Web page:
Top Tips to Finding a Great NFP Project Manager
8 December 2014 at 9:36 am
With changes in legislation, pressure from the commercial sector and expanding demands from the community sector, Not for Profits are coming under intense pressure to review and renew their organisational processes and frameworks, writes project management expert Ed Jeffers.
Regardless of whether it is compliance, governance or best practice issues they usually take on the form of a project and in any cases of significant scale they require a professional project manager to execute and deliver successful outcomes.
These resources can be hard to find and for Not for Profits, part of the challenge is knowing what to look for and what questions to ask.
One of the first questions that comes to a hiring manager's mind when faced with a fresh project is how do I find the right person for the job.
With an expanding pool of contracted project managers to select from, it can be difficult finding someone who has the skills, experience and expertise to lead a Not for Profit project.
Here are four key areas to consider;
1. Great communication skills
The best project managers are exceptionally effective communicators, with the speaking and listening skills to get ideas across the organisation. They aren't afraid to speak up and flag issues with senior management, the board, key stakeholders, and delegate tasks to the right employees. Just remember you need to trust them and let them lead the way, that’s what they are good at.
2. High level of expertise and competence
Simply put, a project manager must have the business practices knowledge to guide all aspects of the project. Experience is the key and the broader that experience the more likely your project will succeed. Not necessarily domain specific but a solid understanding of business best practices, business processes, governance, compliance and an experienced “deliverer”.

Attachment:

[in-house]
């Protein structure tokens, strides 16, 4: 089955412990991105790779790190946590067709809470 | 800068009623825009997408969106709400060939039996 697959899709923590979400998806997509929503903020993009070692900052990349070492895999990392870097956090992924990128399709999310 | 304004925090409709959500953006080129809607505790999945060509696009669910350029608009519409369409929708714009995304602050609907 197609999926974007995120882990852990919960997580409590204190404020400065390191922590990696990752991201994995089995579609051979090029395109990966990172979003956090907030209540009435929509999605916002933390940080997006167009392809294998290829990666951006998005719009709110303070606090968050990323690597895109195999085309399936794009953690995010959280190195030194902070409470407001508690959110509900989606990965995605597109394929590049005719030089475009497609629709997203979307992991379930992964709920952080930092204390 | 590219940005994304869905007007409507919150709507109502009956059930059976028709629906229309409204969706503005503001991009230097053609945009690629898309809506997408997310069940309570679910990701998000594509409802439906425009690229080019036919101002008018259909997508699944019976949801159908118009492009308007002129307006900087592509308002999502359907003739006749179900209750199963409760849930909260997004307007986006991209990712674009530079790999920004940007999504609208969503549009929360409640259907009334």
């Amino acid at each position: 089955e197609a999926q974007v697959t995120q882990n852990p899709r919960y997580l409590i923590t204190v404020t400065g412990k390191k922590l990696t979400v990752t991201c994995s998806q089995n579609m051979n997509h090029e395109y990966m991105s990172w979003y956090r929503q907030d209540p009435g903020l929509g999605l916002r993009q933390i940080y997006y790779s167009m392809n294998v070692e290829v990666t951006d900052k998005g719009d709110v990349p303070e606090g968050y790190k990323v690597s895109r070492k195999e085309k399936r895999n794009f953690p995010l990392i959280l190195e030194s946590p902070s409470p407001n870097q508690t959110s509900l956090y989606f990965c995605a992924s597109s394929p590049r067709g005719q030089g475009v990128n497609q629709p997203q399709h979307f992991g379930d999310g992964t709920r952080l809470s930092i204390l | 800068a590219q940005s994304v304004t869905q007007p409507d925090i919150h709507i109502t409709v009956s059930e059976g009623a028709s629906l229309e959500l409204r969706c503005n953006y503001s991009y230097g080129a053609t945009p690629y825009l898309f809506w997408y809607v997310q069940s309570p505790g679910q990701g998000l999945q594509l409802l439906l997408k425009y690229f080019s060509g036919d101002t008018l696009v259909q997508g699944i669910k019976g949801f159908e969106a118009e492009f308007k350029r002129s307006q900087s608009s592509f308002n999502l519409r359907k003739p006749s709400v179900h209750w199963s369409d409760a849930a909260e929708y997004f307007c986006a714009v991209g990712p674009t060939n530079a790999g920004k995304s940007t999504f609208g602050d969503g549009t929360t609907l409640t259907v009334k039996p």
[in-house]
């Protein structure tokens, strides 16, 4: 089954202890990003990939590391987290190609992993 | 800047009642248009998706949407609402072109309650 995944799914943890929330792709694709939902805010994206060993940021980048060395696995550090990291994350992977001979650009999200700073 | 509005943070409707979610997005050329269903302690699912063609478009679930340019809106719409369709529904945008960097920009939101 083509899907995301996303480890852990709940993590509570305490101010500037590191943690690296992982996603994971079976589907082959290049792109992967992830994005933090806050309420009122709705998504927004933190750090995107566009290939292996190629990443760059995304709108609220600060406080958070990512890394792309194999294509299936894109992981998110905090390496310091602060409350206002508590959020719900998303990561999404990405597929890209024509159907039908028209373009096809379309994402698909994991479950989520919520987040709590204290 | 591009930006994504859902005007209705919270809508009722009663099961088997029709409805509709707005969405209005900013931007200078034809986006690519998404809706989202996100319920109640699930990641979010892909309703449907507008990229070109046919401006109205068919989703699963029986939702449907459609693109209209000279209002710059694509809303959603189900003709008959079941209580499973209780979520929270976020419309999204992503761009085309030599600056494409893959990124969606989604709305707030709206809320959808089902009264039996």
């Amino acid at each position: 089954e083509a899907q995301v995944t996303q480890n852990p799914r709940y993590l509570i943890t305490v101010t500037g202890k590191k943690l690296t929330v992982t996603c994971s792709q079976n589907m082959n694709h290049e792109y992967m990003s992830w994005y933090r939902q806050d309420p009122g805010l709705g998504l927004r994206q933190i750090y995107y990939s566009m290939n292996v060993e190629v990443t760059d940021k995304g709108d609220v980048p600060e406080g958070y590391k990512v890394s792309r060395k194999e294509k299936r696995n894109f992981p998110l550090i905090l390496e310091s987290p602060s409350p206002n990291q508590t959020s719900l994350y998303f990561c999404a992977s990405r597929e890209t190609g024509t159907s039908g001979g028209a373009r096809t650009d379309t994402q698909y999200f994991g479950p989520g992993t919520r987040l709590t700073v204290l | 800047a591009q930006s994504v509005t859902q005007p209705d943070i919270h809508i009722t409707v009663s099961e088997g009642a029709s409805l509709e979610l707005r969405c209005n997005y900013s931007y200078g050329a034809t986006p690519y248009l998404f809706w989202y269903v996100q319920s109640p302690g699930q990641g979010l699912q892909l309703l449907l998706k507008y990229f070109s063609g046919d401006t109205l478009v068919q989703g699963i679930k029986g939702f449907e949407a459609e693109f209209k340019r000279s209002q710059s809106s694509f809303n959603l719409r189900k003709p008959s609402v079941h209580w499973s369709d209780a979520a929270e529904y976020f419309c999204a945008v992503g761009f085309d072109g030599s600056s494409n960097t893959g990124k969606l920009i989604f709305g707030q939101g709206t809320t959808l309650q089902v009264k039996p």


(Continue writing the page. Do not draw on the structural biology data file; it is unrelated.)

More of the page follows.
3. A good understanding of business
Even when they're only working on a contract basis, a project manager must be a quick thinker and have a good handle on the ins and outs of your organisation and the project. They develop an understanding of the vision and wider goals of your organisation and can translate this down to the specifics of the project.
4. Calm under pressure
Even with deadlines fast approaching and unexpected hitches popping up, a good project manager will be able to keep a cool head and quickly find a solution to keep the project moving forward. Be sure and ask about the size of projects they have worked on as it is a direct indicator as to how they will handle pressure and respond to hard deadlines.
In addition to the experience mentioned above it important to try and find an experienced project manager that has a passion for the project. This could make or break the project and it also insure you will be getting 100 per cent of effort from this extremely important resources.
About the author: Ed Jeffers is the founder and Managing Director of the EDGE Plus Network which is one of the largest networks of Project Managers and Project Practitioners in Australia with over 1100+ members. He can be reached at firstname.lastname@example.org or 0404 835 176.